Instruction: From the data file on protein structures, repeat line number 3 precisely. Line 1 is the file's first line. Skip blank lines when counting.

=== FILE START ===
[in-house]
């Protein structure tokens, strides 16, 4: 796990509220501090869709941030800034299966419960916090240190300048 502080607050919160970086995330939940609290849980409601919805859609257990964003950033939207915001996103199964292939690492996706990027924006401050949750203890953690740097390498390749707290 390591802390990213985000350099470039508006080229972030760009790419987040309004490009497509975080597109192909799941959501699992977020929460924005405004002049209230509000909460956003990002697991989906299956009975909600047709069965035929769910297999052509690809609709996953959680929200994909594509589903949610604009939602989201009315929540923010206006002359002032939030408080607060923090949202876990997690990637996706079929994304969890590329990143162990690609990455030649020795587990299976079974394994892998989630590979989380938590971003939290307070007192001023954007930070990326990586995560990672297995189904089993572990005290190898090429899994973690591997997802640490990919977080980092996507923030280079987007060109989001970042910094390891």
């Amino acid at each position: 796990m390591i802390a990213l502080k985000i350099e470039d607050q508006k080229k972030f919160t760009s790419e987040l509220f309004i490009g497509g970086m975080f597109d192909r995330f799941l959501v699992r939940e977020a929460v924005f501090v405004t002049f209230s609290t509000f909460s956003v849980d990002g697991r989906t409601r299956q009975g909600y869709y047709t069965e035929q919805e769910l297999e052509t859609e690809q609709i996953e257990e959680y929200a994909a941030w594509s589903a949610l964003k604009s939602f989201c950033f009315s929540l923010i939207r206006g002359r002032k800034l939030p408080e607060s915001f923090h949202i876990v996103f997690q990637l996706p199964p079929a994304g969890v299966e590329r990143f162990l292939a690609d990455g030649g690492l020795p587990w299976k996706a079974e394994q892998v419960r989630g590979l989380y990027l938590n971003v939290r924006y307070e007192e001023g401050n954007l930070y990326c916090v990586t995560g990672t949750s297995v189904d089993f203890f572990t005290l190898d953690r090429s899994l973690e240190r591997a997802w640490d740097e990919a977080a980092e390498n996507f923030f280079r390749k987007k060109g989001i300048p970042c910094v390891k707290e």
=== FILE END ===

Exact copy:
């Amino acid at each position: 796990m390591i802390a990213l502080k985000i350099e470039d607050q508006k080229k972030f919160t760009s790419e987040l509220f309004i490009g497509g970086m975080f597109d192909r995330f799941l959501v699992r939940e977020a929460v924005f501090v405004t002049f209230s609290t509000f909460s956003v849980d990002g697991r989906t409601r299956q009975g909600y869709y047709t069965e035929q919805e769910l297999e052509t859609e690809q609709i996953e257990e959680y929200a994909a941030w594509s589903a949610l964003k604009s939602f989201c950033f009315s929540l923010i939207r206006g002359r002032k800034l939030p408080e607060s915001f923090h949202i876990v996103f997690q990637l996706p199964p079929a994304g969890v299966e590329r990143f162990l292939a690609d990455g030649g690492l020795p587990w299976k996706a079974e394994q892998v419960r989630g590979l989380y990027l938590n971003v939290r924006y307070e007192e001023g401050n954007l930070y990326c916090v990586t995560g990672t949750s297995v189904d089993f203890f572990t005290l190898d953690r090429s899994l973690e240190r591997a997802w640490d740097e990919a977080a980092e390498n996507f923030f280079r390749k987007k060109g989001i300048p970042c910094v390891k707290e």